Idaho Archery Bull

I began archery hunting in 2005 out of necessity more than because I wanted to. Oregon is a draw only state for rifle, so it didn’t take me long to see that if I wanted to hunt more than once every 4 years, I’d better learn a thing or two about archery hunting. But, after calling in a bull that first year that screamed his lungs out at me every 30 seconds, I became addicted to the way of the bow.

Fast forward to this season, now an Idaho resident with the choice to hunt bow or rifle, and despite having been humbled in the act of bowhunting, I’ve chosen archery as my preferred method of hunting – especially for elk. After four seasons, I still only had stories and memories to show for my efforts. As this season was approaching, my brother and I talked ourselves up big and vowed that this would be the year we got the monkey off our backs.  We planned a 4 day hunt to kick off the season beginning on opening day.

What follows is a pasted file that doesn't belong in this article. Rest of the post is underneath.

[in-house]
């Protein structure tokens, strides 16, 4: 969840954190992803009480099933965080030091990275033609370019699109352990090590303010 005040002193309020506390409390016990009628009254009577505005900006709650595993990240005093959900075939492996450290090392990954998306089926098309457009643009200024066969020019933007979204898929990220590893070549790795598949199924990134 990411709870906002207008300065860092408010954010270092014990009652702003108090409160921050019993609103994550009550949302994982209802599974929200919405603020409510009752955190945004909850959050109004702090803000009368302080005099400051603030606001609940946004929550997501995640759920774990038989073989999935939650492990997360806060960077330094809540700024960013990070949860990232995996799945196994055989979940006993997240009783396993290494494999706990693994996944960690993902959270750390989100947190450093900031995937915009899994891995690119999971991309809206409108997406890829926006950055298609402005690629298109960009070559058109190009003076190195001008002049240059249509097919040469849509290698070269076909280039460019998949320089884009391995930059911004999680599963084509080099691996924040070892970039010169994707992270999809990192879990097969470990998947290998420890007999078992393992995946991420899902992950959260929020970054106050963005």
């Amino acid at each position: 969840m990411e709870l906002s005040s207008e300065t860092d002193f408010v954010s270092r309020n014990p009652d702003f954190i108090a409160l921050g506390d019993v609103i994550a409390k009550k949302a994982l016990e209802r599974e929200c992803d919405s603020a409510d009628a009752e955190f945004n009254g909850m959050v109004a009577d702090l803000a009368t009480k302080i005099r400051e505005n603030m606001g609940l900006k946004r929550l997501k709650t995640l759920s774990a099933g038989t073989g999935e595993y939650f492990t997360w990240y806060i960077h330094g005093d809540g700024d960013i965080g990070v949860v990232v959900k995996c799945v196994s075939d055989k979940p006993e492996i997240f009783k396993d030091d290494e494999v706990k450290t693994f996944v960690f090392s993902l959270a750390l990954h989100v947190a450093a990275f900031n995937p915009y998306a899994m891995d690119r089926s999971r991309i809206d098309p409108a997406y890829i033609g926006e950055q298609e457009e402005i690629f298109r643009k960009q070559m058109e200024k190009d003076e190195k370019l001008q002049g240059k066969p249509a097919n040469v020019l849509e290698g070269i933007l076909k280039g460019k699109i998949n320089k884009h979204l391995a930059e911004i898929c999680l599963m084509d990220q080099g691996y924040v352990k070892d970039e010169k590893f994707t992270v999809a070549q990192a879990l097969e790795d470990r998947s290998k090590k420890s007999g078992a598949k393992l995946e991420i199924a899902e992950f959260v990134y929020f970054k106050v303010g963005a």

The opener was wet – very unusual weather for Idaho’s archery opener. August is generally the hottest and driest month, but the rain was coming down as we found ourselves eying the end of the road for our first crack at the 2009 elk season. Lightning cracked seemingly all around us, but our anticipation could not be held back.